Landlords and domestic British Gas customers are facing days, or it could be even weeks, of delays, should their heating or hot water boilers break-down as thousands of its engineers are due to go on strike in a dispute with their employer over pay.
British Gas, which is Britain’s biggest energy supplier, offers “worry-free” maintenance and 24 hour breakdown services such as boiler repair, plumbing and electrical work to thousands of landlords including around 3.6 million households, who pay up to £38 a month for home care deals.
The company has already had to cancel all non-essential maintenance work until March citing the pandemic and it is now having to ration its emergency call-out work as well.
The engineers’ union, GMB, claims there is a backlog of 100,000 customers waiting for service visits, a figure which is disputed by British Gas.
The GMB union, which is said to represents around 7,000 British Gas employees, had its members walk out for five days this month and it is planning a further series of one-day stoppages, walk out strikes, after a dispute over working hours.
Centrica, the British Gas parent company, has tried to introduce a new working regime which entails longer working hours, to which the union objects strongly. The company has threatened to fire and re-hire staff unless they are willing to comply with the company’s plans and agree to work longer hours.
According to a recent Times newspaper report, British Gas’ engineers, who earn on average around £40,000 a year, have been setting fire to their proposed new contracts that would increase their working week from the current 37 hours to 40 hours per week.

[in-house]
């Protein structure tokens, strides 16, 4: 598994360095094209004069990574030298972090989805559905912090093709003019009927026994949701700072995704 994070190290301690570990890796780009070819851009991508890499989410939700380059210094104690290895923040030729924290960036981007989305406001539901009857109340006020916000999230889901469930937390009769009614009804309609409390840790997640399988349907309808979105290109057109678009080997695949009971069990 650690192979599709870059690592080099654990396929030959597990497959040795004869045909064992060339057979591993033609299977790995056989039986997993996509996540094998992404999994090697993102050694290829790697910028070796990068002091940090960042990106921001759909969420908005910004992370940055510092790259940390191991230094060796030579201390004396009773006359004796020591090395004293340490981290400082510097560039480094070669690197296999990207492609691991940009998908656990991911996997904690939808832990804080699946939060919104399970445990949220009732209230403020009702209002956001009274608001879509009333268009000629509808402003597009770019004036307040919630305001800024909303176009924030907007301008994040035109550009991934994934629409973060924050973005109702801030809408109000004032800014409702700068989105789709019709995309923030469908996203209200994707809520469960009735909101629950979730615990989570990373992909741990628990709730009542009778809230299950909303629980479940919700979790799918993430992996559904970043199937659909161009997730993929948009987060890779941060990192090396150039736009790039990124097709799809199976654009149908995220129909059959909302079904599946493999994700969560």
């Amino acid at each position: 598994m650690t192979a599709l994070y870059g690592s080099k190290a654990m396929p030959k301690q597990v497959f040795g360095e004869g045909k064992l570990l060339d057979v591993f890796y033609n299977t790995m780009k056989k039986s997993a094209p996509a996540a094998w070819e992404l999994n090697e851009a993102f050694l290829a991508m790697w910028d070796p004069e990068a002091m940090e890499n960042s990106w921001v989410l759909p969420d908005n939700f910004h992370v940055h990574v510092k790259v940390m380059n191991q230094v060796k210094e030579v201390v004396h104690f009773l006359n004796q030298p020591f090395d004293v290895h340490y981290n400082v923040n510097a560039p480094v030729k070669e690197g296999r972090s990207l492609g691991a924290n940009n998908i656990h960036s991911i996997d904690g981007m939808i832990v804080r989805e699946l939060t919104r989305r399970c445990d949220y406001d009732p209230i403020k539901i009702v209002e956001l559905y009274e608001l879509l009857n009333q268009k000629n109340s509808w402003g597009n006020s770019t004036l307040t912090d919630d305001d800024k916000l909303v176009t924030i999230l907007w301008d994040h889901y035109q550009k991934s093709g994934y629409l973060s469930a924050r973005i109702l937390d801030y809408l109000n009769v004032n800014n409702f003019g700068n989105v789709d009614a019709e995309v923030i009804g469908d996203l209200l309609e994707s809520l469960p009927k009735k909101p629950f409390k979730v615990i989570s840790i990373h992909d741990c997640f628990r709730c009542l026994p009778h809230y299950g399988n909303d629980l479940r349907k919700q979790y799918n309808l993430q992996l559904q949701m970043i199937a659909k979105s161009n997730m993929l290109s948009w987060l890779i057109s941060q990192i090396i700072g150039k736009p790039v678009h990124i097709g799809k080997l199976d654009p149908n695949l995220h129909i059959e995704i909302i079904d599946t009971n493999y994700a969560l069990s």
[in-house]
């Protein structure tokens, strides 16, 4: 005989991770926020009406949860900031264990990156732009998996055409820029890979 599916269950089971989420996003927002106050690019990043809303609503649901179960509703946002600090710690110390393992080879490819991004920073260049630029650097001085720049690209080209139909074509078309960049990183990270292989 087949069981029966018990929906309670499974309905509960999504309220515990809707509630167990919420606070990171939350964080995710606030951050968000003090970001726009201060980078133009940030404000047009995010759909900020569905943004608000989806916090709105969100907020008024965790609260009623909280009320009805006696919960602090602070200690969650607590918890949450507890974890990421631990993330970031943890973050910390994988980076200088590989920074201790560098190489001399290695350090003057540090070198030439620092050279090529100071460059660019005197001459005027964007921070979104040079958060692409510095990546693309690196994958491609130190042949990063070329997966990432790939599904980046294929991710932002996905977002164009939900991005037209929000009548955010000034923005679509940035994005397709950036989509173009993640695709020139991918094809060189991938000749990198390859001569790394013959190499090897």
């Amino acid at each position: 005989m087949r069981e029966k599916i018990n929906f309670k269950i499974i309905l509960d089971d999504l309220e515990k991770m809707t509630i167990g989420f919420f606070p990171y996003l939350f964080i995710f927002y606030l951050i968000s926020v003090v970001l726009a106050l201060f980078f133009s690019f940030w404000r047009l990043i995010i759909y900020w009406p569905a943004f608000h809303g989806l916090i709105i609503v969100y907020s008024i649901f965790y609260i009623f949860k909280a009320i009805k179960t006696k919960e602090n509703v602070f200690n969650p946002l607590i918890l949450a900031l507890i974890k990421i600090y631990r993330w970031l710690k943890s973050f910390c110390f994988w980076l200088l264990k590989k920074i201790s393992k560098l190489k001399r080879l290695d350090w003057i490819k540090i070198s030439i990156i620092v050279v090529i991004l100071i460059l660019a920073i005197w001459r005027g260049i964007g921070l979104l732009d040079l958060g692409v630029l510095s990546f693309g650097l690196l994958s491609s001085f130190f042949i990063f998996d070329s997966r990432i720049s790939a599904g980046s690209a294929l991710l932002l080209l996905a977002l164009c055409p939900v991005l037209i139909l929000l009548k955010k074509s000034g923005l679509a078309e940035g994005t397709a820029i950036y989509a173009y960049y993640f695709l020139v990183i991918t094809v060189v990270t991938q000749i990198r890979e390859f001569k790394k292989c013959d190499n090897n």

Customers are already suffering and some have been complaining online. One customer reported by The Sunday Times has posted on Twitter saying they had had no heating or hot water and had reportedly been told that no-one could come and see to it for four days. “Thanks from two aged 77 and 79, one with a heart condition, who have been customers for years,” the post said.
British Gas has advised customers that it is offering, “a very limited emergency service” in order to prioritise the most vulnerable households with the limited resources it has. Other customers, some who have no heating or hot water, were advised by the company that they should find their own engineer locally and they could claim back the cost if they could not get a British Gas appointment within four days.
One customer, Becky Trotman, a media relations officer from Reading, told The Sunday Times reporter that said she is paying £28 a month for a home care package but that her annual boiler service had been cancelled twice. When her boiler broke down on the 15th of January 15 she didn’t get an engineer’s appointment until February 3.
A British Gas spokesman has said it is completing 4,000 service jobs on strike days compared with 10,000 and was getting back to normal service.